‘Building an economy that works for working people’ is the title of the next seminar in a series looking at the party’s politics and direction hosted by leading Labour MPs close to the One Nation project.
Co-hosted by the journal Renewal, the discussions are held in the House of Commons under the theme ‘putting people first’. The first discussion on One Nation as a transformative politics was held on 10 February with shadow cabinet members Rachel Reeves and Tristram Hunt.
Details of the remaining meetings are as follows:
Building an economy that works for working people
Tuesday 4 March, 4.30-6pm Committee Room 5, House of Commons
Speakers: Chris Leslie (Shadow Chief Secretary to the Treasury), Catherine McKinnell (Shadow Economic Secretary), Gregg McClymont (Shadow Minister for Pensions)
Chair: Cathy Jamieson (Shadow Financial Secretary)
If you would like to attend this event please email email@example.com and put ECONOMY in the subject header.
Reforming public services
Monday 7 April 4.30-6pm Committee Room 5, House of Commons
Speakers: Steve Reed (Shadow Home Office Minister), Lisa Nandy (Shadow Minister for Civil Society), Liz Kendall (Shadow Minister for Care and older people)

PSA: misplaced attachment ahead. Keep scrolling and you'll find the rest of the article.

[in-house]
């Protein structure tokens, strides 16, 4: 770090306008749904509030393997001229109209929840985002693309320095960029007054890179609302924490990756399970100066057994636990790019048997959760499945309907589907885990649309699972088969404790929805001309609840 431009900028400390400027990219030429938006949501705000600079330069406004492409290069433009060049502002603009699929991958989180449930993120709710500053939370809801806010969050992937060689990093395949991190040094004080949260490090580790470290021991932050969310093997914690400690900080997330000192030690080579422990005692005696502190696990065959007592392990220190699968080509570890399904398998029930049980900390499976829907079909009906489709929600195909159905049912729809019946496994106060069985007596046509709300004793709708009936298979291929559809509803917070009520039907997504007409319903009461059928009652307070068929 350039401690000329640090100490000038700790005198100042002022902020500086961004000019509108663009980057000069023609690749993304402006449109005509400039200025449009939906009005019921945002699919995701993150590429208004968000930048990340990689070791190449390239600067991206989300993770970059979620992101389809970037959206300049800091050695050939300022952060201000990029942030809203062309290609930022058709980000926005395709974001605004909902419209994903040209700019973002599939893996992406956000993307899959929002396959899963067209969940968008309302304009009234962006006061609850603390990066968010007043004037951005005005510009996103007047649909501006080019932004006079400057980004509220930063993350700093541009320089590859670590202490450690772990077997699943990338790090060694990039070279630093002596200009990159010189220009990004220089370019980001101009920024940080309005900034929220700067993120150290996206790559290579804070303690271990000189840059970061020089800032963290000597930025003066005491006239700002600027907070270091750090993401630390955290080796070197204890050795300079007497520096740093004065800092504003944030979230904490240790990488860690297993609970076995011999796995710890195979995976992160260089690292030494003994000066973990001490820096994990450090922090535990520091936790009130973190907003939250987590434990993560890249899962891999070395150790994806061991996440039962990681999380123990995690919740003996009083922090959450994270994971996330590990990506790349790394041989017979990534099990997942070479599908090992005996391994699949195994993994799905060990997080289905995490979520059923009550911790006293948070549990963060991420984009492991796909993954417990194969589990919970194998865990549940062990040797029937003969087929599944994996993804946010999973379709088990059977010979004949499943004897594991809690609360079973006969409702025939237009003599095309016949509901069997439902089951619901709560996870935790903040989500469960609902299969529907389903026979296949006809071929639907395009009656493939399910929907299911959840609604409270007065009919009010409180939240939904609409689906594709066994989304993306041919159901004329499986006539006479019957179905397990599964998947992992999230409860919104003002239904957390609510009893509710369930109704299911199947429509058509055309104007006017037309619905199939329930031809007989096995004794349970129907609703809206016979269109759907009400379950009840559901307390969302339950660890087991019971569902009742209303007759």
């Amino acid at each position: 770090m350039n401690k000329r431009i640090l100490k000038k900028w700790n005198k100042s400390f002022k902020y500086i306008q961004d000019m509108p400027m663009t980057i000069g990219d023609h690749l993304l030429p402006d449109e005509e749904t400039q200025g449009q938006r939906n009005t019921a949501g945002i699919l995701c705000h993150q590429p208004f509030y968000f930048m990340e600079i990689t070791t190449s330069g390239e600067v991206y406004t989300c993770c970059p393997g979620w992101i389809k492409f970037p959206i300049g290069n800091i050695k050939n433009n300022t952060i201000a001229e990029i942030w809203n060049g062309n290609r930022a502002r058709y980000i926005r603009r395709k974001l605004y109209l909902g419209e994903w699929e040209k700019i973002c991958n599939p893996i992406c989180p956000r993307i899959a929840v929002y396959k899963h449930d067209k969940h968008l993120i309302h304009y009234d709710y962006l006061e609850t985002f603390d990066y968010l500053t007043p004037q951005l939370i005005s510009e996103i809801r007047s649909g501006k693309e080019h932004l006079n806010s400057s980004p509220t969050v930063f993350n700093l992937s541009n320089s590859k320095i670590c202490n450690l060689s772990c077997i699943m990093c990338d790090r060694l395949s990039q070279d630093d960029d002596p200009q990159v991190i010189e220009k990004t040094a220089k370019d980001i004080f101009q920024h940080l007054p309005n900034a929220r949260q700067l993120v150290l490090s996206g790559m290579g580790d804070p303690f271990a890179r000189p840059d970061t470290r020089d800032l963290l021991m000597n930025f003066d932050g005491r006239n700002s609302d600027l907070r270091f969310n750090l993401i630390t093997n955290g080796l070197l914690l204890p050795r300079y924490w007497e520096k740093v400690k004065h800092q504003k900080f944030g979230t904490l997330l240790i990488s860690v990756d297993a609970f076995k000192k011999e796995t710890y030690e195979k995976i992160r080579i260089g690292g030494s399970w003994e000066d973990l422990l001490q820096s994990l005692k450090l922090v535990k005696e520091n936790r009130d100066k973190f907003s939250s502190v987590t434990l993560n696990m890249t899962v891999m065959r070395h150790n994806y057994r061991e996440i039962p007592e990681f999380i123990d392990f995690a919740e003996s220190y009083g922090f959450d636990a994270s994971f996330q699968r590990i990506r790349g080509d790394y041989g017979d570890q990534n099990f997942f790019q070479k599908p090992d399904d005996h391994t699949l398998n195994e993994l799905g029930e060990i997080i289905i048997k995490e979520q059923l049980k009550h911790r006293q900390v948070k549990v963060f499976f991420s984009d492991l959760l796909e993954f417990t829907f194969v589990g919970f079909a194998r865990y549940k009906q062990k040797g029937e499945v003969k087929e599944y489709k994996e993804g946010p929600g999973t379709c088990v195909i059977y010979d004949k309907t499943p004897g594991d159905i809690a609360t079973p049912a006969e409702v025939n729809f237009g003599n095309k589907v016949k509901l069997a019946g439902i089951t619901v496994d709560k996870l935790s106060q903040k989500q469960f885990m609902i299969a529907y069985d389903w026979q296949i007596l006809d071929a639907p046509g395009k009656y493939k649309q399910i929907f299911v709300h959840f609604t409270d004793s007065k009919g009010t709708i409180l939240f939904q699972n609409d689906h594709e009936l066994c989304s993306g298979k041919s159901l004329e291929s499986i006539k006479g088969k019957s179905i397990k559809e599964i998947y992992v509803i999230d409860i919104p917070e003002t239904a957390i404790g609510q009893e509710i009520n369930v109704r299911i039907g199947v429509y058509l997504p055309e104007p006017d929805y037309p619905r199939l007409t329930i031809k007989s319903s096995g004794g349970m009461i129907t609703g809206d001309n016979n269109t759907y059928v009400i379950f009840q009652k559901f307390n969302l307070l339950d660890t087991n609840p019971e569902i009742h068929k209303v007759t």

Chair: Gavin Shuker (Shadow International Development Minister)
If you would like to attend this event please email firstname.lastname@example.org and put PEOPLE in the subject header.
Supporting communities for wellbeing and resilience
Monday 2 June 4.30-6pm Committee Room 5, House of Commons
Speakers: Stella Creasy (Shadow Consumers Minister), Shabana Mahmood (Shadow Exchequer Secretary), Alison McGovern (Shadow Minister, International Development)
If you would like to attend this event please email email@example.com and put WELLBEING in the subject header.
One Nation: Power, Hope, Community, edited by Rachel Reeves and Owen Smith, is published by the Labour Party. £12 to buy, or £8 to Party members.
Click here for more information about Renewal. The current issue of this self-styled ‘journal of social democracy’ focuses on ‘corporate welfare, historical turning points, who’s afraid of public ownership?’